USC Team a Winner in Airplane Design Competition
USC Advanced Commercial Concepts (UACC) Design Team, a
multi-disciplinary team of USC undergraduate students, won third place
in the 2009-10 American Institute of Aeronautics and Astronautics
International Team Aircraft Design Competition.
They were the first USC team ever to place in the more than the 30
year history of this highly completive and prestigious contest, which
annually attracts more than fifty entries from the all over the
world. While most of the team members were students in the Viterbi
School of Engineering Department of Aeronautical and Mechanical
Engineering, the roster also included members from USC's School of
Architecture and the Department of Physics and Astronomy. USC Viterbi
AME professors Oussama Safadi and Ron Blackwelder assisted UACC as the
team's project and faculty advisor respectively.
Dean meets USC's Advanced Commercial Concepts team. Left to
right: Todd Erickson (Propulsion), Kristina Larson
(Configuration Management), Darin Gaytan (Aero-Performance),
Oussama Safadi (Faculty Advisor), Geoffry Spedding (AME
Department Chairman), Sina Golshany (Lead Designer), Ron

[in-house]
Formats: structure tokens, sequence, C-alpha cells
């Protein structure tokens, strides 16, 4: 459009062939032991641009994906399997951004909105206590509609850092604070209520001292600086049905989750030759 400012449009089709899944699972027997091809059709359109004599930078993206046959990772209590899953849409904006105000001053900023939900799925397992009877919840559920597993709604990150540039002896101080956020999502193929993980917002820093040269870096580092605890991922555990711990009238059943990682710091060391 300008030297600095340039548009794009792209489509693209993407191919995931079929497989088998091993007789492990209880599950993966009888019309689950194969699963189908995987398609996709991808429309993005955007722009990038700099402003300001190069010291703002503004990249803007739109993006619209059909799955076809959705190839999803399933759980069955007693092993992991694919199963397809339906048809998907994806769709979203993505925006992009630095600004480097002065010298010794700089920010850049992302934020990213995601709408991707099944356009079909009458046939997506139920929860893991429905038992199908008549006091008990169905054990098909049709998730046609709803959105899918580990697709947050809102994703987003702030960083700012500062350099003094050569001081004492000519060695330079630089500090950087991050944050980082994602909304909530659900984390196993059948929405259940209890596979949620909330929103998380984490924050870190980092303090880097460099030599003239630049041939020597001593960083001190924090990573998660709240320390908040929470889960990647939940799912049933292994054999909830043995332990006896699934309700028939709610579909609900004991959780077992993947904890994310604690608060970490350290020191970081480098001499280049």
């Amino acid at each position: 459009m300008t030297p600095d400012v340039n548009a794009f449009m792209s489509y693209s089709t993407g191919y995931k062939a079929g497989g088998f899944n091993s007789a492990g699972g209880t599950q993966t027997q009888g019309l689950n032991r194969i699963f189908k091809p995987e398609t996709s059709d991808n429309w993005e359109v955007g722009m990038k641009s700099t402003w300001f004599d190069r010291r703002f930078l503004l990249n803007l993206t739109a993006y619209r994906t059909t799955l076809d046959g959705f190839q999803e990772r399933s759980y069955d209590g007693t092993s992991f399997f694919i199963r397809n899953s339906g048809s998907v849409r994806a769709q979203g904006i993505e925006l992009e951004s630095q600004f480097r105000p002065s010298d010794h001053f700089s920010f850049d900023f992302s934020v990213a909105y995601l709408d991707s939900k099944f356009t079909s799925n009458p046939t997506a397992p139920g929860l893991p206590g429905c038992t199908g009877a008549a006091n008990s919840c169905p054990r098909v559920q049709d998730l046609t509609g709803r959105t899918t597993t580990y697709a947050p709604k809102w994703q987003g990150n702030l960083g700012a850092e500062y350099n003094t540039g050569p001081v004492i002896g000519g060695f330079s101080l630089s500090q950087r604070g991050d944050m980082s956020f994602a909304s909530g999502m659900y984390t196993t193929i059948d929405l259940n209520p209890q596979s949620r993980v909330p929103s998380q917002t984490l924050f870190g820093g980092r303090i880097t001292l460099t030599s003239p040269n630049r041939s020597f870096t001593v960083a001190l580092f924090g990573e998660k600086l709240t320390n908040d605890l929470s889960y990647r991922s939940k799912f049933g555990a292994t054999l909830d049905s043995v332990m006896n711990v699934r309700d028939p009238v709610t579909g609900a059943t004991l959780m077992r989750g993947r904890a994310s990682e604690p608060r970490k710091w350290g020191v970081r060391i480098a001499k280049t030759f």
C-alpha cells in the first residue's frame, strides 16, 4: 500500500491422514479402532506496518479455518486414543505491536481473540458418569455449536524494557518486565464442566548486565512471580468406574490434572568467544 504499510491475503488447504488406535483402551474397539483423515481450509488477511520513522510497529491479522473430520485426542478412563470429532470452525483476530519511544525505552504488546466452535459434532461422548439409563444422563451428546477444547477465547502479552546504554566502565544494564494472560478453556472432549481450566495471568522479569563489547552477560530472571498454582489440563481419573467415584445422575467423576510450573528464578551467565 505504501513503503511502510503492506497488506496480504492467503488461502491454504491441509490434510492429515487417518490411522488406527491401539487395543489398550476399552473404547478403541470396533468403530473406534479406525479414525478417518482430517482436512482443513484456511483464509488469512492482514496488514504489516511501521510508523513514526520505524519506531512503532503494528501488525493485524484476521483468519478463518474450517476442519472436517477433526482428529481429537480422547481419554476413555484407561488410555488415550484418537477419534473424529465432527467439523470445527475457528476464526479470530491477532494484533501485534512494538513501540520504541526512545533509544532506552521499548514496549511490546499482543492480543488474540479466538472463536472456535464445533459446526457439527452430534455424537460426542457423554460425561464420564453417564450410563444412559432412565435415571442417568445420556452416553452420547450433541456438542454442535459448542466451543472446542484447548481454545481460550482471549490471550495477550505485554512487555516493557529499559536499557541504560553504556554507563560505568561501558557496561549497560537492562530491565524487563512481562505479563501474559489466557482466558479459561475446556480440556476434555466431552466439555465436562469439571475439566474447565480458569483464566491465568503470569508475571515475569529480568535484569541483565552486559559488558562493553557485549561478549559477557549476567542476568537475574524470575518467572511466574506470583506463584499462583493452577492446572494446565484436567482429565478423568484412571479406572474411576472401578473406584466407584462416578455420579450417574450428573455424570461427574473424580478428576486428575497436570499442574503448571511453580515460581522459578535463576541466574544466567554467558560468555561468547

Blackwelder (Project Advisor), Yannis Yortsos (Dean of School of
Engineering), John Roehrick (Weight), Michael Zarem (Systems),
Phillip Adkins (Aeroacoustics), Devin Lewis (Payload
Integration), and Chris Nsavu (Structures). Not Picutred: Keith
Holmlund (High-Speed Aerodynamics).
Members of the team were invited to publish and present a
at the 10th Annual AIAA Aviation Technology, Integration, and
Operations Conference in Fort Worth, Texas.
Following this success, UACC team members are looking forward to
entering future aircraft design competitions in undergraduate and
graduate levels. Interested individuals in participating in future
undergraduate and graduate competitions may contact the AME student
advisors David Salter,
firstname.lastname@example.org, and Samantha Graves,
Two of UACC's Aircraft Design Concepts. Albatross (Right)
adorns open-fan engines in an over-the-wing installation, and
Egret (left) is configured with aft-mounted open fan engines,
both integrating natural laminar flow over their major lifting
surfaces and folding wings.